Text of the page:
“That’s what I thought,” Mira said quietly.

“Oh, honey,” Flora consoled, “it’s not the same.” She gave Mira a prop-up hug, then continued. “Virgil and I have some years on us now. And I’m going to let you in on a secret: When it all comes down to it, the thing that matters the most in a relationship is principles. Now, I’m not knocking the other stuff—even at our age, Virgil still makes my little red Corvette go much too fast. But what I’m really attracted to are his principles. We have the same idea of what’s right and what’s wrong, and that’s gotten us through any number of things. If you can have that with someone, then you’re most of the way toward love. Not just lover-love. Any kind of love.

“Plus,” she added, “did you take a good look at that woman? Her booty’s so big now, they should be calling it a boaty. If Virgil wants to dance with somebody who loves him, he’s gonna be dancin’ with me. Now let’s get ourselves all packed up—the walk back’s going to be much heavier than the walk here, so we’d better go while we still have some energy. Each of you might want to have one of those bars before we go.”

I grabbed a box of Everything Bars and slung a sack of sleeping bags on my back. Janna packed some surprises for Jimmy in her pack, while Mira tried to avoid the inside of the bus altogether.

We stuck together more as we headed back—Mira, Flora, Clive, Janna, me, Gary, Ross, and the others in a delivery cluster. Aside from the weight of what we were carrying, it was a pleasant walk—the weather hadn’t turned to ice, and the stars were in evidence over us. The closer we got to Topeka, the more we saw the glowing green banners of the Stein supporters. What seemed like a whole squadron of schoolkids had spread out to distribute them, and everyone took them happily. We pinned the pieces of green to our packs and wore them across our shoulders. Just as we’d been a trail of headlights and taillights as we’d driven into town, we were now a hundred-lane highway of human traffic, all heading in the same direction, all looking for the same destination.

Every now and then, we checked the news to see if anything was happening. Nothing we saw or heard really surprised us—the governor of Kansas, unable to kick us out of his capital city, was now trying to play the fear card in a big way, warning everyone of disasters that could occur if we stayed, saying his troops couldn’t be held responsible if they couldn’t prevent “chaos among so many people who’d refused to leave.” He even mentioned the threat of tornadoes, even though tornado season was long over. Anything to get us to leave.

Meanwhile, more election officials were coming forward with “irregularities” against Stein. But despite this, the governor’s recount continued.

(“They’ll take it all the way to the Supreme Court,” one commentator on the green channel said. “And since the opposition party appointed the majority of the judges on the Court, you can imagine what would happen there.”)

Once again, the counterprotesters jeered us as we walked past.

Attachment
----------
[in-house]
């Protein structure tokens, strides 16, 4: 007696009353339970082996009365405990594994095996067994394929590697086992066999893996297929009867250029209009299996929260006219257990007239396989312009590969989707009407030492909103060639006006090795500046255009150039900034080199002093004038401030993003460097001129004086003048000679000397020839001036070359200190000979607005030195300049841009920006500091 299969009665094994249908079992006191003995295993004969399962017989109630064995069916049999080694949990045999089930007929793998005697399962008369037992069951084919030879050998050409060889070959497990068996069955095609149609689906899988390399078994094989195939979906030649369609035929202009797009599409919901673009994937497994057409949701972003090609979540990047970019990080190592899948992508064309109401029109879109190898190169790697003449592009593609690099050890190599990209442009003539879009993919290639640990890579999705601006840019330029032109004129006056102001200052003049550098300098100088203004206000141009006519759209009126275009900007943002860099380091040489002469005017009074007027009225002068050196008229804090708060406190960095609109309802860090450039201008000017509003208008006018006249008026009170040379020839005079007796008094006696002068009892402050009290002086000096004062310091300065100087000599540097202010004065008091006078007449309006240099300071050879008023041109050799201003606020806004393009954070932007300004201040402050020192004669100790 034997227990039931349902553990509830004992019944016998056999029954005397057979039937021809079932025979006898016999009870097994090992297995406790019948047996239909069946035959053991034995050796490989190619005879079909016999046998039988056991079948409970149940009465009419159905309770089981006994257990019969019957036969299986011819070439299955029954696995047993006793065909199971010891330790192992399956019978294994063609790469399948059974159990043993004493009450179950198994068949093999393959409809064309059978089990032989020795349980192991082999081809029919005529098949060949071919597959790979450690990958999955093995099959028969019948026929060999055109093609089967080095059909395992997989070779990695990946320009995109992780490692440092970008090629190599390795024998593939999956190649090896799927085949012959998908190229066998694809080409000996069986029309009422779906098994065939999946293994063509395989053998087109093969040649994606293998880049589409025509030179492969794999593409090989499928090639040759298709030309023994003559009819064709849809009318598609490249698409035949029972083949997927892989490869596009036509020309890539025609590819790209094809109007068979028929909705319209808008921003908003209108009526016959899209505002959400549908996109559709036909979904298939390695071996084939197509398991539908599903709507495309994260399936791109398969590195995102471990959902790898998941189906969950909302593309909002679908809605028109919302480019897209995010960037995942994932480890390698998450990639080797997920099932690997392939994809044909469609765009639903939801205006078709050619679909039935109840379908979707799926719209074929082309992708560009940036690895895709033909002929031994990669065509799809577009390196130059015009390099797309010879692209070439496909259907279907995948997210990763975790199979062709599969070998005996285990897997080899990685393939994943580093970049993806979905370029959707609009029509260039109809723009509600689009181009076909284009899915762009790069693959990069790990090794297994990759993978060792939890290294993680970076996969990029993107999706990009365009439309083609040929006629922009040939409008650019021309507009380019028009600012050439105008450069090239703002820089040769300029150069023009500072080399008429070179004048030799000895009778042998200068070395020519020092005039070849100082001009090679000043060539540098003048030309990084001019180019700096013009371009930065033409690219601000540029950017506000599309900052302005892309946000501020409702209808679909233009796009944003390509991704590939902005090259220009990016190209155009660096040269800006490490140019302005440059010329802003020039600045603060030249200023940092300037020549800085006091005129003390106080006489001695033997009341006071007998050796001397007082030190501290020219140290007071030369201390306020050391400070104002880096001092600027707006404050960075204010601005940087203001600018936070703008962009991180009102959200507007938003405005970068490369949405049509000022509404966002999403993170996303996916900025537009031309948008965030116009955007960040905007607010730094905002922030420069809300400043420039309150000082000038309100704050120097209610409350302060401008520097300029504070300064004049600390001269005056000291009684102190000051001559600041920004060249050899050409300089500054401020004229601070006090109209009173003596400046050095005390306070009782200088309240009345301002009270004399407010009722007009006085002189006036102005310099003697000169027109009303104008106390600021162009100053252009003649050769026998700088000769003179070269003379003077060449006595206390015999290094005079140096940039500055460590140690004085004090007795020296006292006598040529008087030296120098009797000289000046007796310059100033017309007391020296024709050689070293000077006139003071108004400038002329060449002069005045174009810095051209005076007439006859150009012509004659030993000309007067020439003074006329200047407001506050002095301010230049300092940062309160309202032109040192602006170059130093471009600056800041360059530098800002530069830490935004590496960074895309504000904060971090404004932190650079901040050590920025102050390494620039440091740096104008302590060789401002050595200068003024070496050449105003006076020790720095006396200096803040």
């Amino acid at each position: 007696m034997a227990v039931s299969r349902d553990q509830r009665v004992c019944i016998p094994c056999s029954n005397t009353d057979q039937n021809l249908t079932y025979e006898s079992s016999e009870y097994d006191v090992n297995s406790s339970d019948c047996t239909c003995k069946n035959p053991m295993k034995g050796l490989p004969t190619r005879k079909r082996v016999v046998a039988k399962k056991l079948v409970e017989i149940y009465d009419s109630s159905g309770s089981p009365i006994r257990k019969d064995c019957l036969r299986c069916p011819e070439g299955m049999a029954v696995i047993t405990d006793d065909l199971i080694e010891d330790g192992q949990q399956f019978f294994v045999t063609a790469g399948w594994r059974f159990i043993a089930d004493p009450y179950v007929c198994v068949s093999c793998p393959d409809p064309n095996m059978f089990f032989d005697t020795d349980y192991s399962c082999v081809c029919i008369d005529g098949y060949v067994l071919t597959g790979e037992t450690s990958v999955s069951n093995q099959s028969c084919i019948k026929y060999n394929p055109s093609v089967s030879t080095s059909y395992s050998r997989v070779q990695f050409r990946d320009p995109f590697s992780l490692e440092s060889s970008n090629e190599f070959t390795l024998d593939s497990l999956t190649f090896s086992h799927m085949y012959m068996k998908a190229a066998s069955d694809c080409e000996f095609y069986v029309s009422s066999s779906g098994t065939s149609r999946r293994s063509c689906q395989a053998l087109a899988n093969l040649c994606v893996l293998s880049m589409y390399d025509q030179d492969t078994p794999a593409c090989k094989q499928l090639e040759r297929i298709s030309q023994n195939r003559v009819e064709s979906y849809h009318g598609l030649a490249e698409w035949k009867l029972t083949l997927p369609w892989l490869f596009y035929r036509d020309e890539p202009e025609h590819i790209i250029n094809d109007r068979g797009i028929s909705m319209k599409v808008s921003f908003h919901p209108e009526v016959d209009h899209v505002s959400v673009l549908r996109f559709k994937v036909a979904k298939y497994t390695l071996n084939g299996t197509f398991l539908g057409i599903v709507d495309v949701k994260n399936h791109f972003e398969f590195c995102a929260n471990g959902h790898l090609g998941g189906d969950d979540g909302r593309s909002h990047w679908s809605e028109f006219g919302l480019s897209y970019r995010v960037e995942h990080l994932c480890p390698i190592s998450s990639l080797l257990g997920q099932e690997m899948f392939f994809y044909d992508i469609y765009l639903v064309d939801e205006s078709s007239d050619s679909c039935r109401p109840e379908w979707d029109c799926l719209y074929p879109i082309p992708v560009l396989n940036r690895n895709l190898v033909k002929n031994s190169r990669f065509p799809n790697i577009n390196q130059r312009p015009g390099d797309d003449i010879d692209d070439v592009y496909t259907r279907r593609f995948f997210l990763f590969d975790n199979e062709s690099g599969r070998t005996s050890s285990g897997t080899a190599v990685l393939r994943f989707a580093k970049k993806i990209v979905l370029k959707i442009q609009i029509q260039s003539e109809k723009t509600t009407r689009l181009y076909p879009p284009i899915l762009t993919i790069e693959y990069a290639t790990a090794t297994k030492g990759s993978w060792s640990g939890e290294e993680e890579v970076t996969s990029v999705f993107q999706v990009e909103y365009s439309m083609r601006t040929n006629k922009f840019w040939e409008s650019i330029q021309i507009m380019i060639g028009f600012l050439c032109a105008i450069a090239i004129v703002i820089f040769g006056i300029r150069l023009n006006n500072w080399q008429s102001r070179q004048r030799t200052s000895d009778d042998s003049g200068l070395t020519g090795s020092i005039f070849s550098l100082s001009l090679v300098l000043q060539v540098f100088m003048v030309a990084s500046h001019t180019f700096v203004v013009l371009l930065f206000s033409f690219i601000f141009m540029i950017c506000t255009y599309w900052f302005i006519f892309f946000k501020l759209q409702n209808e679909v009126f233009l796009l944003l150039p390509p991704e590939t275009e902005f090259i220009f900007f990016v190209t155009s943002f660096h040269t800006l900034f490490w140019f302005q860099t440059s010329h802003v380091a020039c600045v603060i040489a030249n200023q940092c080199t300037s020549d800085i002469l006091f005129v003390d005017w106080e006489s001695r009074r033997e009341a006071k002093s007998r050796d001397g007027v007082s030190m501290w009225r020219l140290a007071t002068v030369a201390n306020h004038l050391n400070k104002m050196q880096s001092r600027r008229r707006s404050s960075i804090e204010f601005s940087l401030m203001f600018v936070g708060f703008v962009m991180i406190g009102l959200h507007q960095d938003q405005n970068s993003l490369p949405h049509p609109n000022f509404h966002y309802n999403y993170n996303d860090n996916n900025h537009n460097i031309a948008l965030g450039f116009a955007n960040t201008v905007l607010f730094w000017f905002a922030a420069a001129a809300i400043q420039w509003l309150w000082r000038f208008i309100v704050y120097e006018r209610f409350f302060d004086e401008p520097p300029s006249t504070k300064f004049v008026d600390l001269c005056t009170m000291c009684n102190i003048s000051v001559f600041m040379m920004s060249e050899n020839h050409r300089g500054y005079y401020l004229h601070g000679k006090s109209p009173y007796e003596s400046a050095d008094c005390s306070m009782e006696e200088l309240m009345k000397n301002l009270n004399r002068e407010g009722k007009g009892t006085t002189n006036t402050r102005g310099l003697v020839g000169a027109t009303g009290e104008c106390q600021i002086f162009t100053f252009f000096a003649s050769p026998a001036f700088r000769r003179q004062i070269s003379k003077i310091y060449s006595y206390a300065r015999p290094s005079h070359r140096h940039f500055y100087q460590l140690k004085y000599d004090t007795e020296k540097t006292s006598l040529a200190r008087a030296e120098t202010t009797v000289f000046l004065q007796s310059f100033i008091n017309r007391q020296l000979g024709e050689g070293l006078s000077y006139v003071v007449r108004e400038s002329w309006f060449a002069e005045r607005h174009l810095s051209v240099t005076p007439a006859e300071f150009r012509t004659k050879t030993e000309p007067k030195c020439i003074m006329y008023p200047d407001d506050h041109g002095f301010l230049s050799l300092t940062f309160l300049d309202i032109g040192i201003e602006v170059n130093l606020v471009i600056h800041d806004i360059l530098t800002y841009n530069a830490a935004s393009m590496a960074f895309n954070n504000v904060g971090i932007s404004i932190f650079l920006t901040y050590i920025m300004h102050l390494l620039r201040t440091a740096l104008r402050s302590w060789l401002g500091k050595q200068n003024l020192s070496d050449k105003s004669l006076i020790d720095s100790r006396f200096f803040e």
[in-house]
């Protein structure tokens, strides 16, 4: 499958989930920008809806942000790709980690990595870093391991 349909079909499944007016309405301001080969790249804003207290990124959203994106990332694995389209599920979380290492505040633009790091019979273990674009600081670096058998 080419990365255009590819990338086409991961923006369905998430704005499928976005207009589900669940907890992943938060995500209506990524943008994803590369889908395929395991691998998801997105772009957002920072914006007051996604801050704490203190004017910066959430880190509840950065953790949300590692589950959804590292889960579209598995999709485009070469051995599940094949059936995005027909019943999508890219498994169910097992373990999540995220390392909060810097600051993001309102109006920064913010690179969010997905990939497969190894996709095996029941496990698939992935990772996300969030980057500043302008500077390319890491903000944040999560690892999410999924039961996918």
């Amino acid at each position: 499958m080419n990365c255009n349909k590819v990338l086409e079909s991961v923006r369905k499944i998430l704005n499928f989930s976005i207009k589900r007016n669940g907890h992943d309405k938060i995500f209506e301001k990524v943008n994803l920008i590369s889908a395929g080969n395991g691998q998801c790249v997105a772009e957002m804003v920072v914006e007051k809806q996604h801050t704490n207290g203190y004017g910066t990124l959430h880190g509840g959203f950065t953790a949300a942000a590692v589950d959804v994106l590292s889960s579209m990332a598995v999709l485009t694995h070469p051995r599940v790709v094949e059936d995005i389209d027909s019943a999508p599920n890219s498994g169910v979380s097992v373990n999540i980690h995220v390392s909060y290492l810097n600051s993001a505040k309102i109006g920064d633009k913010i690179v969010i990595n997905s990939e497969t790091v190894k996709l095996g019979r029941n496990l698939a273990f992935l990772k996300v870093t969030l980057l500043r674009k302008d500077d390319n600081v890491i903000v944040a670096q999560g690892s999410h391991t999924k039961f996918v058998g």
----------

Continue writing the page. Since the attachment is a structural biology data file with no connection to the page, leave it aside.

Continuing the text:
“I feel bad for them,” Flora said. “I do. The opposition party is using them just like they use everybody else. The politicians take those people’s votes, saying they’re going to bring back all that Decency. But then what do those politicians do? They just take those votes and convert them into tax breaks for rich people. They don’t even bother with following up on all that Decency talk. They promise anything to get the votes, then go back to ignoring the poor people until they need their votes again. Just goes to show: You can walk like a man or woman of God and talk like a man or woman of God, but that doesn’t make you a man or woman of God unless you’re willing to follow all of the Lord’s teachings.”

“Hallelujah,” Janna chimed.

As she said this, we rounded the corner and saw what the park had become. It was as if someone had taken the night sky and mapped it down onto the grass. Green specks glowed everywhere, blinking in the movement of bodies and breeze. The enormity of our gathering—so obvious in daylight—now took on the intimacy of a candlelight vigil, all of us united in an illuminated field. Already, children slept. Already, plans were being made for tomorrow. Voices traveled in long-distance conversations, and murmurs fell softly among couples and friends. We had all quieted into a settled hush. But that hush carried with it the potential of our noise…and the promise of what Flora would no doubt call our principles.


Everyone was happy to see us and the supplies. After we’d all eaten our fill, the sleeping bags were unrolled and the tents unfurled, each with a newly gained green-glowing flag at its height.

Since there weren’t enough tents for everyone, Jimmy and I decided we’d sleep under the stars, zipping our bags together so we could be each other’s furnace. Gus gave his own tent to Gary, Ross, and Elwood—and then he angled his way into getting our tent for him and Glen.

“I swear with all my heart and hips that I won’t get him pregnant,” Gus appealed to us (while Glen was out of earshot). “You know I’m saving it for my wedding night. But, oh my la, I’d marry him in a week and a day, if you know what I mean. It’s like the first time we opened our mouths, our hearts just went leap-leap and have been snuggling ever since. That’s got to be worth some tent space, no doubt?”

We gave him our tent and our blessing and some breath mints for the morning.

Mrs. Everett made a fuss about sleeping in the open air and seemed to want Virgil to invite her to stay close to him. Flora, however, swooped in and offered her son’s tent…which she then set up herself, as far away from her own tent as possible.